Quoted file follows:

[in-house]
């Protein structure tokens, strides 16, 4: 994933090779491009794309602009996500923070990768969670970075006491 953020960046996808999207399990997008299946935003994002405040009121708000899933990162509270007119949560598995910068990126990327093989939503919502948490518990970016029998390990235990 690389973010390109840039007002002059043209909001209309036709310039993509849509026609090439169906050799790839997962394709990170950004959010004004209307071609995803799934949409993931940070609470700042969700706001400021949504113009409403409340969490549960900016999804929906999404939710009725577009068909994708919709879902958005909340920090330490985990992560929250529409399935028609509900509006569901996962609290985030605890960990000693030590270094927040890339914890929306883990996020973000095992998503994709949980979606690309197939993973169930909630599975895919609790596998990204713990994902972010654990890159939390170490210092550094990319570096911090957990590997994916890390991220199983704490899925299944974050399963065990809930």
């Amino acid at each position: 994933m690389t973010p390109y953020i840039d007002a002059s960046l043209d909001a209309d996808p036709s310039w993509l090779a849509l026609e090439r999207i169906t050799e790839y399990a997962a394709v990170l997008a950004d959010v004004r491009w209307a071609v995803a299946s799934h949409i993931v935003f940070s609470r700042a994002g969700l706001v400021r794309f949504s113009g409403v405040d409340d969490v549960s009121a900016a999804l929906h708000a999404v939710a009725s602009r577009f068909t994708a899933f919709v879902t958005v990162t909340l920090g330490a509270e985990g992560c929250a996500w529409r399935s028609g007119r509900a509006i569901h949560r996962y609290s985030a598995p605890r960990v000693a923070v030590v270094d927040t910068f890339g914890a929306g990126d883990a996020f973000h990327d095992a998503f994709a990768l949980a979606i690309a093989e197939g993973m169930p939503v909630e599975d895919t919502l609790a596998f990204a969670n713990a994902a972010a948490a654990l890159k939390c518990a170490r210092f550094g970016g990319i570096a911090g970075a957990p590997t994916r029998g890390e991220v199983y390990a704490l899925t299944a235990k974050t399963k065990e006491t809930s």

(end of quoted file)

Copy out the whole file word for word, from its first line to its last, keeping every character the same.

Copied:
[in-house]
């Protein structure tokens, strides 16, 4: 994933090779491009794309602009996500923070990768969670970075006491 953020960046996808999207399990997008299946935003994002405040009121708000899933990162509270007119949560598995910068990126990327093989939503919502948490518990970016029998390990235990 690389973010390109840039007002002059043209909001209309036709310039993509849509026609090439169906050799790839997962394709990170950004959010004004209307071609995803799934949409993931940070609470700042969700706001400021949504113009409403409340969490549960900016999804929906999404939710009725577009068909994708919709879902958005909340920090330490985990992560929250529409399935028609509900509006569901996962609290985030605890960990000693030590270094927040890339914890929306883990996020973000095992998503994709949980979606690309197939993973169930909630599975895919609790596998990204713990994902972010654990890159939390170490210092550094990319570096911090957990590997994916890390991220199983704490899925299944974050399963065990809930």
């Amino acid at each position: 994933m690389t973010p390109y953020i840039d007002a002059s960046l043209d909001a209309d996808p036709s310039w993509l090779a849509l026609e090439r999207i169906t050799e790839y399990a997962a394709v990170l997008a950004d959010v004004r491009w209307a071609v995803a299946s799934h949409i993931v935003f940070s609470r700042a994002g969700l706001v400021r794309f949504s113009g409403v405040d409340d969490v549960s009121a900016a999804l929906h708000a999404v939710a009725s602009r577009f068909t994708a899933f919709v879902t958005v990162t909340l920090g330490a509270e985990g992560c929250a996500w529409r399935s028609g007119r509900a509006i569901h949560r996962y609290s985030a598995p605890r960990v000693a923070v030590v270094d927040t910068f890339g914890a929306g990126d883990a996020f973000h990327d095992a998503f994709a990768l949980a979606i690309a093989e197939g993973m169930p939503v909630e599975d895919t919502l609790a596998f990204a969670n713990a994902a972010a948490a654990l890159k939390c518990a170490r210092f550094g970016g990319i570096a911090g970075a957990p590997t994916r029998g890390e991220v199983y390990a704490l899925t299944a235990k974050t399963k065990e006491t809930s």